We also examined the statistical distribution of the amplitudes in our model. We searched for exceptional solutions that exhibited extreme amplitudes. Among these solutions, we found an intense pulse that exhibited a very large peak and was surrounded by smaller oscillations, as illustrated in Figure 2(a) and Figure 2(b). Although this solution appears to be similar to the well-known Akhmediev breather (nonlinear wave) and Peregrine soliton,5 this perception is misleading because we also found solutions with multiple peaks. In addition, the amplitude ratio of the main soliton to its neighbors does not coincide with the prediction for these exact solutions. Interestingly, we found that high-intensity isolated peaks corresponded to minima of the integrated Hamiltonian density—see Figure 1(c)—which is equivalent to the total energy of the system.10 Moreover, the statistical distribution of the amplitudes is a Weibull distribution,4 which exactly matches our experimental observations: see Figure 2(b). Furthermore, the moments of this distribution are in the same range as those that are measured for rogue solitons in optical fibers.11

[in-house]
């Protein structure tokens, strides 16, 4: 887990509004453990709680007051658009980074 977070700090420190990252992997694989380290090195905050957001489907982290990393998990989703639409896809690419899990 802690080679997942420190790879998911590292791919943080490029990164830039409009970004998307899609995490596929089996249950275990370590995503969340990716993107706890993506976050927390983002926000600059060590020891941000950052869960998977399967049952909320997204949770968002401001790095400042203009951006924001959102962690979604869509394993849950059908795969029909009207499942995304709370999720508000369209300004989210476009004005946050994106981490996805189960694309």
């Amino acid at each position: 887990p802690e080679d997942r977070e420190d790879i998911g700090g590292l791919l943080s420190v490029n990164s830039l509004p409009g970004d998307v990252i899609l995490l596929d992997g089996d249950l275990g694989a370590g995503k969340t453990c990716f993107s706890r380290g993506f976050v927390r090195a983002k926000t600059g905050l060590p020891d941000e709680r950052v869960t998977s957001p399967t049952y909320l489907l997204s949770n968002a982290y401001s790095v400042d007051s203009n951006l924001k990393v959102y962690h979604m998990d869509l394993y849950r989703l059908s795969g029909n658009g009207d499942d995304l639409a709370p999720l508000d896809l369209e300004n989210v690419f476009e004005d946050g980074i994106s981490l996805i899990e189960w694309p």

Figure 2. Characteristics of the equilibria of the weak interaction soliton model. The solution that exhibits an exceptionally large peak is shown in (a1) and in (a2), where it is surrounded by smaller peaks with mismatched velocity. The corresponding temporal profiles of intensity and phase are shown in (b). The statistical distribution of the numerically computed amplitudes of the equilibria is shown in (c). The inset shows the data fit to a Weibull distribution (on a logarithmic scale). t: Time. u: Electric field amplitude.